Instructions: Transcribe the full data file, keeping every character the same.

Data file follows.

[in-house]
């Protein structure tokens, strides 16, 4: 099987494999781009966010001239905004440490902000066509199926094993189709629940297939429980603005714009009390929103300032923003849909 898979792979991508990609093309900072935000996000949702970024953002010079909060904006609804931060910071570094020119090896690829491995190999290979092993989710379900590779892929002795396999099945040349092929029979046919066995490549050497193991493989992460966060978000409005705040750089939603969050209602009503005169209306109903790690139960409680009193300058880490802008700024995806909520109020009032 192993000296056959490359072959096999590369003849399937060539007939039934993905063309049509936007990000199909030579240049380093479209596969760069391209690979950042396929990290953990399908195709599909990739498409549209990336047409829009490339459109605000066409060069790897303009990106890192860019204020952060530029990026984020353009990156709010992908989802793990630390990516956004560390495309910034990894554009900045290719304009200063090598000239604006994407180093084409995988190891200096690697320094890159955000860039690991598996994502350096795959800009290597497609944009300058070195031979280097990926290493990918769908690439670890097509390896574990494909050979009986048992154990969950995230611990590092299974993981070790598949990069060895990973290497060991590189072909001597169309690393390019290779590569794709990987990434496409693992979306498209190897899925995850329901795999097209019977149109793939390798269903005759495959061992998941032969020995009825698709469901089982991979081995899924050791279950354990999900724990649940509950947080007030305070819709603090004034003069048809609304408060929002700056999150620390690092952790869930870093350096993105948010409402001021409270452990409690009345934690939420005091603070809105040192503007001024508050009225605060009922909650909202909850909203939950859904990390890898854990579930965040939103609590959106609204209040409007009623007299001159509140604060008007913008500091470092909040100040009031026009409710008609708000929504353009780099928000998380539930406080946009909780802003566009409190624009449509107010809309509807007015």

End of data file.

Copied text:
[in-house]
């Protein structure tokens, strides 16, 4: 099987494999781009966010001239905004440490902000066509199926094993189709629940297939429980603005714009009390929103300032923003849909 898979792979991508990609093309900072935000996000949702970024953002010079909060904006609804931060910071570094020119090896690829491995190999290979092993989710379900590779892929002795396999099945040349092929029979046919066995490549050497193991493989992460966060978000409005705040750089939603969050209602009503005169209306109903790690139960409680009193300058880490802008700024995806909520109020009032 192993000296056959490359072959096999590369003849399937060539007939039934993905063309049509936007990000199909030579240049380093479209596969760069391209690979950042396929990290953990399908195709599909990739498409549209990336047409829009490339459109605000066409060069790897303009990106890192860019204020952060530029990026984020353009990156709010992908989802793990630390990516956004560390495309910034990894554009900045290719304009200063090598000239604006994407180093084409995988190891200096690697320094890159955000860039690991598996994502350096795959800009290597497609944009300058070195031979280097990926290493990918769908690439670890097509390896574990494909050979009986048992154990969950995230611990590092299974993981070790598949990069060895990973290497060991590189072909001597169309690393390019290779590569794709990987990434496409693992979306498209190897899925995850329901795999097209019977149109793939390798269903005759495959061992998941032969020995009825698709469901089982991979081995899924050791279950354990999900724990649940509950947080007030305070819709603090004034003069048809609304408060929002700056999150620390690092952790869930870093350096993105948010409402001021409270452990409690009345934690939420005091603070809105040192503007001024508050009225605060009922909650909202909850909203939950859904990390890898854990579930965040939103609590959106609204209040409007009623007299001159509140604060008007913008500091470092909040100040009031026009409710008609708000929504353009780099928000998380539930406080946009909780802003566009409190624009449509107010809309509807007015």